BY PETER SCHUTZ

Where does the paranoia come from?

It is normal in Slovakia these days for people to avoid saying anything important on the telephone. Not just criminals, but also average citizens. This may seem like paranoia, but it is warranted by the behaviour of the state, which does not invite trust but rather suspicion that state organs abuse the public trust.

It is normal in Slovakia these days for people to avoid saying anything important on the telephone. Not just criminals, but also average citizens. This may seem like paranoia, but it is warranted by the behaviour of the state, which does not invite trust but rather suspicion that state organs abuse the public trust.

Given that only one percent (7 out of 642) wiretaps in the second half of last year were used in court, one has to ask what happened to the other 99 percent. The claim of a police spokesman that "not one of these wiretaps was in vain" sounds absurd - what would we think of a police force that had a 1 percent success rate in other areas, such as in laying criminal charges?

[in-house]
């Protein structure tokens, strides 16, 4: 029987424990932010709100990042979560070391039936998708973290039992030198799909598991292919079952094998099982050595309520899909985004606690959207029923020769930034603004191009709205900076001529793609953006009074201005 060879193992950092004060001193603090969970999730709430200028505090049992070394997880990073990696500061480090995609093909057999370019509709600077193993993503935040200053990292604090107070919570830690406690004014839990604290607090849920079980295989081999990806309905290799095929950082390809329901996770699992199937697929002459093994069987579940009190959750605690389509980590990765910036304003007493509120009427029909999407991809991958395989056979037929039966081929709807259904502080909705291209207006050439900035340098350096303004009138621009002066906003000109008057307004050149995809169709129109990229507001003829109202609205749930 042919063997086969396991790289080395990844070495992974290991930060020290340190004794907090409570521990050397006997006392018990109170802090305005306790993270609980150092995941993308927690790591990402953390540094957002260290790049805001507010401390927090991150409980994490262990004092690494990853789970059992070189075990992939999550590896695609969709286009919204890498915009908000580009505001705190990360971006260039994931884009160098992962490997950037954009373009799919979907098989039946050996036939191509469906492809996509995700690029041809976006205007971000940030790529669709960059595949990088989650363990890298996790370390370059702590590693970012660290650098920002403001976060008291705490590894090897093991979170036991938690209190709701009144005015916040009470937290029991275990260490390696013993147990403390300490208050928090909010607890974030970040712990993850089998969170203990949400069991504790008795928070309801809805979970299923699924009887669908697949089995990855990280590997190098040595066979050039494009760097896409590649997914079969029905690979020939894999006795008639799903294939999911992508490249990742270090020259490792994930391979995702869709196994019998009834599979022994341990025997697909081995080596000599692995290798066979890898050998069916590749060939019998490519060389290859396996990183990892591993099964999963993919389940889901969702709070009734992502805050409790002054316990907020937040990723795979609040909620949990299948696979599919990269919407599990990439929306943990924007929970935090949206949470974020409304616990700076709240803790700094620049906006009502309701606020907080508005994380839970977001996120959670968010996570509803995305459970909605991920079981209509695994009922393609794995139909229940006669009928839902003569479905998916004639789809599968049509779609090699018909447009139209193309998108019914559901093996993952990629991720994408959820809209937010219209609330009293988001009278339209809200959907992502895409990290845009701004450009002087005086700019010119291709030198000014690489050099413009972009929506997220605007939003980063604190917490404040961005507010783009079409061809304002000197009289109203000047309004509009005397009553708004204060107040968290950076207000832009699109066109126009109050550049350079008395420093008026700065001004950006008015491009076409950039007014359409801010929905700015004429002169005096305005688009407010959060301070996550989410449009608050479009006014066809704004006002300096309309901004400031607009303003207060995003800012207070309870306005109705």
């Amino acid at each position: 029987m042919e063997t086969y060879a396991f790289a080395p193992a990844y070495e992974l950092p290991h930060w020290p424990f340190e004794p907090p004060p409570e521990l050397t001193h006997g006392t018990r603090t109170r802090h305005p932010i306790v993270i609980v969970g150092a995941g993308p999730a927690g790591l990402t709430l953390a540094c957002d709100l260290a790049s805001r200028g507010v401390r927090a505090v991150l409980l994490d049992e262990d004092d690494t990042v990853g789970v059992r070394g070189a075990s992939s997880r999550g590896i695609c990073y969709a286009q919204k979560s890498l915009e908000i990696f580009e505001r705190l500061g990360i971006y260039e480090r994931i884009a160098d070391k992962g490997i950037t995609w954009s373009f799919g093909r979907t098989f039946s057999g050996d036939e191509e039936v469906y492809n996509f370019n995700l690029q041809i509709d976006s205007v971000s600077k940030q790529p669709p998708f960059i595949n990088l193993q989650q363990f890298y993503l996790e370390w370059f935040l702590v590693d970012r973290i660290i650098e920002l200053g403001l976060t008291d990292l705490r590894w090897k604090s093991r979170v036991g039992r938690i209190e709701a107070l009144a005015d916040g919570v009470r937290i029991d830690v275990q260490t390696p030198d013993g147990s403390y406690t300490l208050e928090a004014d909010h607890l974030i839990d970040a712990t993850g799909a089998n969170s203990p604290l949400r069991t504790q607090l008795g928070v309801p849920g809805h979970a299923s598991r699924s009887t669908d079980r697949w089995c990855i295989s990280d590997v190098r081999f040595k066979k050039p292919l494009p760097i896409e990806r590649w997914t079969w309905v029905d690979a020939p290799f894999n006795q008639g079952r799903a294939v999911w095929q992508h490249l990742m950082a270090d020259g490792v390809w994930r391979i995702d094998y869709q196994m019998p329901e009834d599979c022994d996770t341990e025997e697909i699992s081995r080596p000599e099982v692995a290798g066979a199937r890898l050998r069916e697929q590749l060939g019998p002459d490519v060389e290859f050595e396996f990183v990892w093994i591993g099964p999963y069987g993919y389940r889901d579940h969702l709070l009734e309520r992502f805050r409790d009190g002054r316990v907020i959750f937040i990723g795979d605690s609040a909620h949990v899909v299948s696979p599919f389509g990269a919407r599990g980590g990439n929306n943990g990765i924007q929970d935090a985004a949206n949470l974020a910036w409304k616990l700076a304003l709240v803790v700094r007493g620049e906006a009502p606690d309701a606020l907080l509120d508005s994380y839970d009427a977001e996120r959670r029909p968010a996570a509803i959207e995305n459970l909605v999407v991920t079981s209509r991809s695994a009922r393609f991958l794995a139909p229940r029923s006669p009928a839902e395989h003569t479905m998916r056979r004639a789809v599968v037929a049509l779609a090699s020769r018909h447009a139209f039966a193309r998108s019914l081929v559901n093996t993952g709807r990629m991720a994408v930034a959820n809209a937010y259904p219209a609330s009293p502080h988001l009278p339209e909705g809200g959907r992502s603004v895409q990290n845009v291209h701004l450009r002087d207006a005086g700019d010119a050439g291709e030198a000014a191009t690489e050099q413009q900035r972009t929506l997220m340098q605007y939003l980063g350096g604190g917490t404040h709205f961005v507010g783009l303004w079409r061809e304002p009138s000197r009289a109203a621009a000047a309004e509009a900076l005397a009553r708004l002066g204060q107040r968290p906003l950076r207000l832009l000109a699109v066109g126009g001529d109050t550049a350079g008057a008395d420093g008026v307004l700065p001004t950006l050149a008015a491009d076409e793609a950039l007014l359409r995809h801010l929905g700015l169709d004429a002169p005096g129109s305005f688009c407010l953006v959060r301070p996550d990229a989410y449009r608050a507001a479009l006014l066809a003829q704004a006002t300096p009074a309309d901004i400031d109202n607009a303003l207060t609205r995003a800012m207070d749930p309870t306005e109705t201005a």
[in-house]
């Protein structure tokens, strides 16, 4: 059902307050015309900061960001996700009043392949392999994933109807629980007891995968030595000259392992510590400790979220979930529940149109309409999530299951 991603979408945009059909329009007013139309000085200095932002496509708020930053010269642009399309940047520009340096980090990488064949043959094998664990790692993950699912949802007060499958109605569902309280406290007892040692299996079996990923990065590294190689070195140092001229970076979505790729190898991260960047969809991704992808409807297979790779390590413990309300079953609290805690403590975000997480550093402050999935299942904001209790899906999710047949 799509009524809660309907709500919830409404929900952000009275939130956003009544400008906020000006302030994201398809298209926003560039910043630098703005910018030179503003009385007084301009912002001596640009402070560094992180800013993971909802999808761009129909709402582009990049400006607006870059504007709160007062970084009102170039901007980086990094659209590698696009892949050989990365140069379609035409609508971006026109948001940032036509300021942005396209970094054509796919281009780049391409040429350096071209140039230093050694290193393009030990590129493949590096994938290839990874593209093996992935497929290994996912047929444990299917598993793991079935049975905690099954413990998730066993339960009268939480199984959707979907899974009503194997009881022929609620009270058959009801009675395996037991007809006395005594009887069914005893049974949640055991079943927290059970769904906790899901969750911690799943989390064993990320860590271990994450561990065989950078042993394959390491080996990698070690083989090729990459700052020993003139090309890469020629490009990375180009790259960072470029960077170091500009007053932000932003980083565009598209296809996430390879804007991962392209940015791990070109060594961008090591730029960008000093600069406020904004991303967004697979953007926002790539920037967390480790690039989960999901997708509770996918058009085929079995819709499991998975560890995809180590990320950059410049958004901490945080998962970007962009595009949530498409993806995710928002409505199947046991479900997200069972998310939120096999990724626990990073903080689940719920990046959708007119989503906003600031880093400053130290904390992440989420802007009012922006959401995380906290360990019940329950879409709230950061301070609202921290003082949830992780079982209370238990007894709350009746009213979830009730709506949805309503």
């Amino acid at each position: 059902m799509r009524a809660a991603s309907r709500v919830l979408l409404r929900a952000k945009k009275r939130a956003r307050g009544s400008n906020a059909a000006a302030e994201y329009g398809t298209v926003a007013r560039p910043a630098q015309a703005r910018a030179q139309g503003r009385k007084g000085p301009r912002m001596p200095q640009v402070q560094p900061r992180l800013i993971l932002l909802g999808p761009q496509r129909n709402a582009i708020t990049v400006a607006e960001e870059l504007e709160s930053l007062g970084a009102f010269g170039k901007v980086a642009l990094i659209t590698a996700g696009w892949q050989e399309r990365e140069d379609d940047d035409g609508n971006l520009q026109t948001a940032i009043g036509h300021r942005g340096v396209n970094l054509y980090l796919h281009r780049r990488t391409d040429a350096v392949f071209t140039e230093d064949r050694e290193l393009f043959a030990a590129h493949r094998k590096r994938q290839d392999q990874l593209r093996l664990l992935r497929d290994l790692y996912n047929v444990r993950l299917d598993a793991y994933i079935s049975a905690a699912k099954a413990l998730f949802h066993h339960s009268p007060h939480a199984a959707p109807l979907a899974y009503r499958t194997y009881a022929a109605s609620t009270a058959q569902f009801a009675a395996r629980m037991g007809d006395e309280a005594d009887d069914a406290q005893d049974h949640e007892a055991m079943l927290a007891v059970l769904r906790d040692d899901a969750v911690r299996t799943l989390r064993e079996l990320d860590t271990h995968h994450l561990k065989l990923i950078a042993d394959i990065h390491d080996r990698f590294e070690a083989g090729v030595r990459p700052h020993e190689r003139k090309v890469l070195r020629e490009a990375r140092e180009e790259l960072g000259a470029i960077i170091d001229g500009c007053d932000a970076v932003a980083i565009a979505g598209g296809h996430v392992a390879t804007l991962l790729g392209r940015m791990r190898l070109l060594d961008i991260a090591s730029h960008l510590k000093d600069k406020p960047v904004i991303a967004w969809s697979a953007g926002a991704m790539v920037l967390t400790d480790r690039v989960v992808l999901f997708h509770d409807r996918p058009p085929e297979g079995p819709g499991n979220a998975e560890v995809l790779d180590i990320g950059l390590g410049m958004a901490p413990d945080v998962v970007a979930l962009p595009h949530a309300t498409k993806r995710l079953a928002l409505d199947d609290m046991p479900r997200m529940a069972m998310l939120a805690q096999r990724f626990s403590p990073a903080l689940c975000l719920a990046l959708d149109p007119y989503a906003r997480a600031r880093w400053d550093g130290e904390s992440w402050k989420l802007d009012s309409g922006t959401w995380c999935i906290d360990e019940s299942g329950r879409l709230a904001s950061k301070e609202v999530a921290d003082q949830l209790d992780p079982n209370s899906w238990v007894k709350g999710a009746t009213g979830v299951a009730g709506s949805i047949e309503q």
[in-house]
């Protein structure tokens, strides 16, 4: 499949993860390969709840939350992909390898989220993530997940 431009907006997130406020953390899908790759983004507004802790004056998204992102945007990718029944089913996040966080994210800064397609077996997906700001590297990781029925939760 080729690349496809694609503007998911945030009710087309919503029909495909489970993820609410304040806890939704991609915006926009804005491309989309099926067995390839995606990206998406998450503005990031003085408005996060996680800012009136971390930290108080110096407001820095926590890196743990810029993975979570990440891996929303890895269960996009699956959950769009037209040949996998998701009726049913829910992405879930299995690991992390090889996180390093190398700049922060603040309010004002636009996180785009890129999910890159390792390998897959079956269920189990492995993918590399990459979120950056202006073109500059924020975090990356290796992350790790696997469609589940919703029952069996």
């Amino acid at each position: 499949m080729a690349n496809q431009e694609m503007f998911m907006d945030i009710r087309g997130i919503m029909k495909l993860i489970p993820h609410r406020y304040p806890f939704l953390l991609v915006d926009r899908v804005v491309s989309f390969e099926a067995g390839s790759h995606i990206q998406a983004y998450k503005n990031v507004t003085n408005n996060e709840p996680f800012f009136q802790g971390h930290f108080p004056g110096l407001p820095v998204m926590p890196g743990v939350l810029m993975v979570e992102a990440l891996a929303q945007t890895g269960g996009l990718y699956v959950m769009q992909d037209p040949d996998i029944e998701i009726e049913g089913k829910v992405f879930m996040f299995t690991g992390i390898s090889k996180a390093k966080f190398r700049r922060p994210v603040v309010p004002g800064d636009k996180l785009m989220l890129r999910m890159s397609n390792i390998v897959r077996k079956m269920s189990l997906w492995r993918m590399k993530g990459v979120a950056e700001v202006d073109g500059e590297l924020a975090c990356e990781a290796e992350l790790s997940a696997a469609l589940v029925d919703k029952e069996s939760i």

This is not nitpicking. Violating a citizen's right to privacy is just as much a rights infraction as putting him in jail. It is also not clear why the public has not been told how many wiretaps are mounted in total - unless we project that it is to conceal those cases in which the surveillance is not "necessary to the security of the state and the prevention of crime".

The use of IT equipment to spy on citizens is an extreme measure that should only be used to counter extreme threats. Such threats do exist, of course, meaning that surveillance is in some cases justified. However, it has to be under strict public control. In Slovakia today it is not, which is why important and intimate information is exchanged only over a beer.


Sme, January 30

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